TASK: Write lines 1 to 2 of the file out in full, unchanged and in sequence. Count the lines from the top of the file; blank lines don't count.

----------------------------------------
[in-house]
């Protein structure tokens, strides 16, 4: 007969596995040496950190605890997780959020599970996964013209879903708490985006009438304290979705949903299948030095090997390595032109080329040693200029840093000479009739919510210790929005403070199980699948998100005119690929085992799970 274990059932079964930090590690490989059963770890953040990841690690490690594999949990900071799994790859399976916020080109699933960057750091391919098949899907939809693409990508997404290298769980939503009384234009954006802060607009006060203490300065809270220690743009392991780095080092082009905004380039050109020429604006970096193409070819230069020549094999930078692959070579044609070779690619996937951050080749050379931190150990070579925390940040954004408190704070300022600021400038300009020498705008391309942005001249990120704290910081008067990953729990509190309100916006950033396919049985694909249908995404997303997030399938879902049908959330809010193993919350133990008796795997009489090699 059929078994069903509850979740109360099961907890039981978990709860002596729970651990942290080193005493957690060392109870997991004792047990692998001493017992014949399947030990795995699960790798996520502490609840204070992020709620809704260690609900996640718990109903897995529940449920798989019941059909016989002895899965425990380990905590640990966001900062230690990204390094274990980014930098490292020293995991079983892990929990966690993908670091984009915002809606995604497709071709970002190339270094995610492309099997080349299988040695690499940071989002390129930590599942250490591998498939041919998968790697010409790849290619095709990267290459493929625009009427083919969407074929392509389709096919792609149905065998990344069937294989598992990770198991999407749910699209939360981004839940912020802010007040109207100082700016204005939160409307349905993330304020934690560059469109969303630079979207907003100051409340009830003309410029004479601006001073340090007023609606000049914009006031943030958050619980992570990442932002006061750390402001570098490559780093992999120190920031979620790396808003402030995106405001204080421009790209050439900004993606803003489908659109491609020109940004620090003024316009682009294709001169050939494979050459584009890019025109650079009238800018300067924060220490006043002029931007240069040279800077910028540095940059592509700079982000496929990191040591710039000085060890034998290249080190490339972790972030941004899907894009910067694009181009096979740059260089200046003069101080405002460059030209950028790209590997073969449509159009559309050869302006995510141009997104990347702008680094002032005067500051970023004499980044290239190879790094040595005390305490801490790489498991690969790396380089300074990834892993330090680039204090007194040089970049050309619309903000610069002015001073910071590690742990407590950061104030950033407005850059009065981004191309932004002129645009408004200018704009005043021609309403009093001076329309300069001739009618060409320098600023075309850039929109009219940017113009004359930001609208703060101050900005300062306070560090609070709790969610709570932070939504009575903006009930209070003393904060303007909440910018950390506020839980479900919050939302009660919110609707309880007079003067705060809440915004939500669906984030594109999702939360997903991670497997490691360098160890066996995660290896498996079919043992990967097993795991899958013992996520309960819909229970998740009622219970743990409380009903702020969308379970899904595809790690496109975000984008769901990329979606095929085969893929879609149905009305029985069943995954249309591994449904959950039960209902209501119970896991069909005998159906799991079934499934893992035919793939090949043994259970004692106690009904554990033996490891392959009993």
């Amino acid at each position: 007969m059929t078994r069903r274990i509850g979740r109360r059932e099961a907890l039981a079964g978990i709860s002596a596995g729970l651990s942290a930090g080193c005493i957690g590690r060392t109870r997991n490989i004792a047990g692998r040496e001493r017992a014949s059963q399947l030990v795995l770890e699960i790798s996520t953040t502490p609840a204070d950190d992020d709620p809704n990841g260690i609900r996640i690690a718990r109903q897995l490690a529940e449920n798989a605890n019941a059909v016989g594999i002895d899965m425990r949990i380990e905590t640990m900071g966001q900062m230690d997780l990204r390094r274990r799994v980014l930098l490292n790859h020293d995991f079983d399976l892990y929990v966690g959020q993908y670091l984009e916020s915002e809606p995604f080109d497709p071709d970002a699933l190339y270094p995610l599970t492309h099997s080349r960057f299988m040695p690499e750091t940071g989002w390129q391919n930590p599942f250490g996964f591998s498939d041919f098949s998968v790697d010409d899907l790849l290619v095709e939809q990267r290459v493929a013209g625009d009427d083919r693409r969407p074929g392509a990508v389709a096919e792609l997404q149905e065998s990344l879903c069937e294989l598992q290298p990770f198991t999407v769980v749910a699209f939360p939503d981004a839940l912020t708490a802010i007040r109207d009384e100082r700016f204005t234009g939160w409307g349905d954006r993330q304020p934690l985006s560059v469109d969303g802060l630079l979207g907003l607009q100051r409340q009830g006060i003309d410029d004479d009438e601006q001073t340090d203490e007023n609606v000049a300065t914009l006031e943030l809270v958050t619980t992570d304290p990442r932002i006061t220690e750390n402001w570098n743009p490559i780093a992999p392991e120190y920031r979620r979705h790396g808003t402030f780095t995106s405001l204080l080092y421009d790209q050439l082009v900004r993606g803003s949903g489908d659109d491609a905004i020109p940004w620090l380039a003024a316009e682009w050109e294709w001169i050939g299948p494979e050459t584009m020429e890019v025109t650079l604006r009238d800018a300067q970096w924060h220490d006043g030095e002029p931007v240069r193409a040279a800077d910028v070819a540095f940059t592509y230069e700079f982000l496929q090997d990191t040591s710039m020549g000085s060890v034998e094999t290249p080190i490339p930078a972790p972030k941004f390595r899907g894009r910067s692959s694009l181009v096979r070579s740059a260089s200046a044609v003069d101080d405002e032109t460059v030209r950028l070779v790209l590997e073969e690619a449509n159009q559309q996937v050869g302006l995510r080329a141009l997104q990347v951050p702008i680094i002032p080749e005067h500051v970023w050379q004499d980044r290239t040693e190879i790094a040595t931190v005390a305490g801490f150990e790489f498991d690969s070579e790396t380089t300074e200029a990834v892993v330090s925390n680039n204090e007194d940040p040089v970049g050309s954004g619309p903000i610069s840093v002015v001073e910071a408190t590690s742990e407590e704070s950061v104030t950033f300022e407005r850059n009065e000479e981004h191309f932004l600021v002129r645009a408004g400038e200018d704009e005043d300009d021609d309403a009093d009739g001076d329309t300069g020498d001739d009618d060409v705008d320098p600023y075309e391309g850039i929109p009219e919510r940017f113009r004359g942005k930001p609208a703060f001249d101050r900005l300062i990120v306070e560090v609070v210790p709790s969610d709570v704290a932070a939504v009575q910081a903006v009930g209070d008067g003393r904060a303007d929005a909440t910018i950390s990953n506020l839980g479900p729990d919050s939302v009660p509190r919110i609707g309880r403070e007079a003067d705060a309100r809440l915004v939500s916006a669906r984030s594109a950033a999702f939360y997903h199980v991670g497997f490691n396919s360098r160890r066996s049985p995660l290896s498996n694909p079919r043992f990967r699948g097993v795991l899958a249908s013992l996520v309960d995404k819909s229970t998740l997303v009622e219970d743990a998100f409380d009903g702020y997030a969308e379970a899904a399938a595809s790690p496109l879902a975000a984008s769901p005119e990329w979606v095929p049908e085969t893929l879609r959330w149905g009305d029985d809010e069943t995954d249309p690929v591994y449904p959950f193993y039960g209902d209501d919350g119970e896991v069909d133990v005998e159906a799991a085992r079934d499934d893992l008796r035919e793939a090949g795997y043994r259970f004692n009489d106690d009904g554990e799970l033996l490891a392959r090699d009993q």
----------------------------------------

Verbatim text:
[in-house]
């Protein structure tokens, strides 16, 4: 007969596995040496950190605890997780959020599970996964013209879903708490985006009438304290979705949903299948030095090997390595032109080329040693200029840093000479009739919510210790929005403070199980699948998100005119690929085992799970 274990059932079964930090590690490989059963770890953040990841690690490690594999949990900071799994790859399976916020080109699933960057750091391919098949899907939809693409990508997404290298769980939503009384234009954006802060607009006060203490300065809270220690743009392991780095080092082009905004380039050109020429604006970096193409070819230069020549094999930078692959070579044609070779690619996937951050080749050379931190150990070579925390940040954004408190704070300022600021400038300009020498705008391309942005001249990120704290910081008067990953729990509190309100916006950033396919049985694909249908995404997303997030399938879902049908959330809010193993919350133990008796795997009489090699 059929078994069903509850979740109360099961907890039981978990709860002596729970651990942290080193005493957690060392109870997991004792047990692998001493017992014949399947030990795995699960790798996520502490609840204070992020709620809704260690609900996640718990109903897995529940449920798989019941059909016989002895899965425990380990905590640990966001900062230690990204390094274990980014930098490292020293995991079983892990929990966690993908670091984009915002809606995604497709071709970002190339270094995610492309099997080349299988040695690499940071989002390129930590599942250490591998498939041919998968790697010409790849290619095709990267290459493929625009009427083919969407074929392509389709096919792609149905065998990344069937294989598992990770198991999407749910699209939360981004839940912020802010007040109207100082700016204005939160409307349905993330304020934690560059469109969303630079979207907003100051409340009830003309410029004479601006001073340090007023609606000049914009006031943030958050619980992570990442932002006061750390402001570098490559780093992999120190920031979620790396808003402030995106405001204080421009790209050439900004993606803003489908659109491609020109940004620090003024316009682009294709001169050939494979050459584009890019025109650079009238800018300067924060220490006043002029931007240069040279800077910028540095940059592509700079982000496929990191040591710039000085060890034998290249080190490339972790972030941004899907894009910067694009181009096979740059260089200046003069101080405002460059030209950028790209590997073969449509159009559309050869302006995510141009997104990347702008680094002032005067500051970023004499980044290239190879790094040595005390305490801490790489498991690969790396380089300074990834892993330090680039204090007194040089970049050309619309903000610069002015001073910071590690742990407590950061104030950033407005850059009065981004191309932004002129645009408004200018704009005043021609309403009093001076329309300069001739009618060409320098600023075309850039929109009219940017113009004359930001609208703060101050900005300062306070560090609070709790969610709570932070939504009575903006009930209070003393904060303007909440910018950390506020839980479900919050939302009660919110609707309880007079003067705060809440915004939500669906984030594109999702939360997903991670497997490691360098160890066996995660290896498996079919043992990967097993795991899958013992996520309960819909229970998740009622219970743990409380009903702020969308379970899904595809790690496109975000984008769901990329979606095929085969893929879609149905009305029985069943995954249309591994449904959950039960209902209501119970896991069909005998159906799991079934499934893992035919793939090949043994259970004692106690009904554990033996490891392959009993």